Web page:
Two-wheel Freedom

Committee chair shares lessons learned from solo cycling

I am chair of the Canadian Chamber of Commerce in Japan’s External Relations Committee, and a corporate lawyer at Kojima Law Offices in Tokyo. I thought I would share with chamber members a little about the reasons I go cycling, what is involved and my tours this year over 2,000 kilometres — solo — across Japan, between Fukuoka and Aomori.

Harold Godsoe
Chair of the Canadian Chamber of Commerce in Japan’s External Relations Committee

There are four reasons I do solo multiday cycling tours.

First, the meaning of life on a normal day is a pretty complex question, but life on a bike is just waking up in the morning with a direction to follow. I find that simplicity, for a few days, better for my headspace than any beach or ski vacation.

The second reason is health. I can’t punish and test myself like this on a regular basis, but I want my body to remember that such tests may still occur from time to time.

Third, doing these tours is educational. Now, dozens of Japanese towns and prefectures that meant nothing to me last year have a multitude of meanings. I understand the Great Wall of Japan in Tohoku better than I ever could have otherwise; coworkers’ trips to Shikoku have meaning; the tech boom in Fukuoka places a real location in my mind; and I can swoon with clients over the taste of beef tongue in Sendai. 

Finally, the tours build mental toughness. There will be a lot of irregular problems that you can’t handle on a solo multiday tour. For each day of an extended cycling trip this year, I had only about a four-in-five chance of doing the ride as I had planned it. At times that was due to physical exhaustion and fading sunlight. Once it was because of mechanical breakdowns, once because of overwhelming weather and once because cyclists still aren’t permitted anywhere on the roads around the Fukushima Daiichi Nuclear Power Plant.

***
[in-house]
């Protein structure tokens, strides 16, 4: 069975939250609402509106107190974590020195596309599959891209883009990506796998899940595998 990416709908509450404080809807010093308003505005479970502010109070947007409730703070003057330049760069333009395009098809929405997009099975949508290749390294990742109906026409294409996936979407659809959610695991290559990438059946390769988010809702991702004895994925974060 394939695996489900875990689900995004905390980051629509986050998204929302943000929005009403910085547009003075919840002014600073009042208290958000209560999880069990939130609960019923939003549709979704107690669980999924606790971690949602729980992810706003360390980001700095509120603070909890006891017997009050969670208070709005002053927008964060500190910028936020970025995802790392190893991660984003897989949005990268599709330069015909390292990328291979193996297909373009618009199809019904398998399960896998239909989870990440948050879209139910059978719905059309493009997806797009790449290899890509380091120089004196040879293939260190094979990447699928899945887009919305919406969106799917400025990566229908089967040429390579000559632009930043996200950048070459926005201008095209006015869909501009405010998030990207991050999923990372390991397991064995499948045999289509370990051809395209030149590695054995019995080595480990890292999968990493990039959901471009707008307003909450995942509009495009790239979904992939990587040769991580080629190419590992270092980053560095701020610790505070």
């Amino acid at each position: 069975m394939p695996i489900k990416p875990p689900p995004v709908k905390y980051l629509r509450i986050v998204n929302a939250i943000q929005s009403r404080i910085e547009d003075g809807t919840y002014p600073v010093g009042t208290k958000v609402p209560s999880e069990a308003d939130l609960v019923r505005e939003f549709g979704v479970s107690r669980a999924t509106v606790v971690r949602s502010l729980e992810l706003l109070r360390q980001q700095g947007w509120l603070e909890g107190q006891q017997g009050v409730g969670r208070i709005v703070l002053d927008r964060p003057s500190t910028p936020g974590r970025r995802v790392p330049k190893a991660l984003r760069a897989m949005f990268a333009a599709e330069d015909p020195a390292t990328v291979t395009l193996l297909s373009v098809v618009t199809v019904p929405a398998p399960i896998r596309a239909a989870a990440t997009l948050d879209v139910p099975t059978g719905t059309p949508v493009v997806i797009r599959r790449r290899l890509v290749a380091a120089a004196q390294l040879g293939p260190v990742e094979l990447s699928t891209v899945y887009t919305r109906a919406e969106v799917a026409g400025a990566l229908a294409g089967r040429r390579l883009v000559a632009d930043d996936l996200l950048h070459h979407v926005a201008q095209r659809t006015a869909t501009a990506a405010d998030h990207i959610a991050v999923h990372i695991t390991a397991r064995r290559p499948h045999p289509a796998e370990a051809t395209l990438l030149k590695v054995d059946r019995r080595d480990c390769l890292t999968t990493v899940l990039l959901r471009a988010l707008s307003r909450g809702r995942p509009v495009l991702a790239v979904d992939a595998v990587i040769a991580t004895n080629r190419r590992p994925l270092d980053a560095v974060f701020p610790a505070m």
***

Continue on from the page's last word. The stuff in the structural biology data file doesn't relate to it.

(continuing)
Even when things go according to plan, thoughts always return to rerouting and backup options should anything go wrong. We spend most hours of our lives in comfortable temperatures, eating on a whim, sitting in soft chairs and travelling paths without risk. But successfully being able to explore how to operate at the edges of failure is what one must be most grateful for on these trips.


Logistically, where should you go? Why travel from Fukuoka to Aomori? There’s no correct answer to this question. There are thousands of kilometres of beautiful cycling routes in Japan, but they aren’t in any particular location or in a straight line. If you prefer days away instead of weeks, coastlines or mountains, family-friendly infrastructure or lonely logging roads, follow those tastes without hesitation.

Japan Cycling Navigator is an active Facebook group where you can test ideas. If it’s your first time, a long river route is usually rewarding. Along the sea, the 60-kilometre Shimanami Kaido, connects Shikoku to the main island of Honshu via six islands. The tour is a few days of magic.